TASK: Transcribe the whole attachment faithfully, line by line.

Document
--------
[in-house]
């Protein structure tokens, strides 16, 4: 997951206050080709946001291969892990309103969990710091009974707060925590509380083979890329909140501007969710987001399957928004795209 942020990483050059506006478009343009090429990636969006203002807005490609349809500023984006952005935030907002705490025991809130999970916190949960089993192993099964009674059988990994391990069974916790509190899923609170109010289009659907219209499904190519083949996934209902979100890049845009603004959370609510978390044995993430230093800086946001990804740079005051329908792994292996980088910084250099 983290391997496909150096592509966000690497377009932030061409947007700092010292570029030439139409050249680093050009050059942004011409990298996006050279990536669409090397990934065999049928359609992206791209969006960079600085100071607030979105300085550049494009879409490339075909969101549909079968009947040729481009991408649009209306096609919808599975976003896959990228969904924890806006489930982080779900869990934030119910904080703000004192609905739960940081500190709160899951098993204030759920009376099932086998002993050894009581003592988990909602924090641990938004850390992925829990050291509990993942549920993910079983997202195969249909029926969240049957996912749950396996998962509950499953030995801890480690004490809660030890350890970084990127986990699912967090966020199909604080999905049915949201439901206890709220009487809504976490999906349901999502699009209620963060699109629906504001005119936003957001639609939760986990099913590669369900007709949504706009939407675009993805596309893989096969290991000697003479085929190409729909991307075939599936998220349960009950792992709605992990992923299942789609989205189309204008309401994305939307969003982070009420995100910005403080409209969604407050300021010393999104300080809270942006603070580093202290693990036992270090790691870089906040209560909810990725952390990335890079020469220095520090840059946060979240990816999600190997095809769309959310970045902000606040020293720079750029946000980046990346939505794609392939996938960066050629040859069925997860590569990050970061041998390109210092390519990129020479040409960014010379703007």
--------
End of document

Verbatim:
[in-house]
């Protein structure tokens, strides 16, 4: 997951206050080709946001291969892990309103969990710091009974707060925590509380083979890329909140501007969710987001399957928004795209 942020990483050059506006478009343009090429990636969006203002807005490609349809500023984006952005935030907002705490025991809130999970916190949960089993192993099964009674059988990994391990069974916790509190899923609170109010289009659907219209499904190519083949996934209902979100890049845009603004959370609510978390044995993430230093800086946001990804740079005051329908792994292996980088910084250099 983290391997496909150096592509966000690497377009932030061409947007700092010292570029030439139409050249680093050009050059942004011409990298996006050279990536669409090397990934065999049928359609992206791209969006960079600085100071607030979105300085550049494009879409490339075909969101549909079968009947040729481009991408649009209306096609919808599975976003896959990228969904924890806006489930982080779900869990934030119910904080703000004192609905739960940081500190709160899951098993204030759920009376099932086998002993050894009581003592988990909602924090641990938004850390992925829990050291509990993942549920993910079983997202195969249909029926969240049957996912749950396996998962509950499953030995801890480690004490809660030890350890970084990127986990699912967090966020199909604080999905049915949201439901206890709220009487809504976490999906349901999502699009209620963060699109629906504001005119936003957001639609939760986990099913590669369900007709949504706009939407675009993805596309893989096969290991000697003479085929190409729909991307075939599936998220349960009950792992709605992990992923299942789609989205189309204008309401994305939307969003982070009420995100910005403080409209969604407050300021010393999104300080809270942006603070580093202290693990036992270090790691870089906040209560909810990725952390990335890079020469220095520090840059946060979240990816999600190997095809769309959310970045902000606040020293720079750029946000980046990346939505794609392939996938960066050629040859069925997860590569990050970061041998390109210092390519990129020479040409960014010379703007």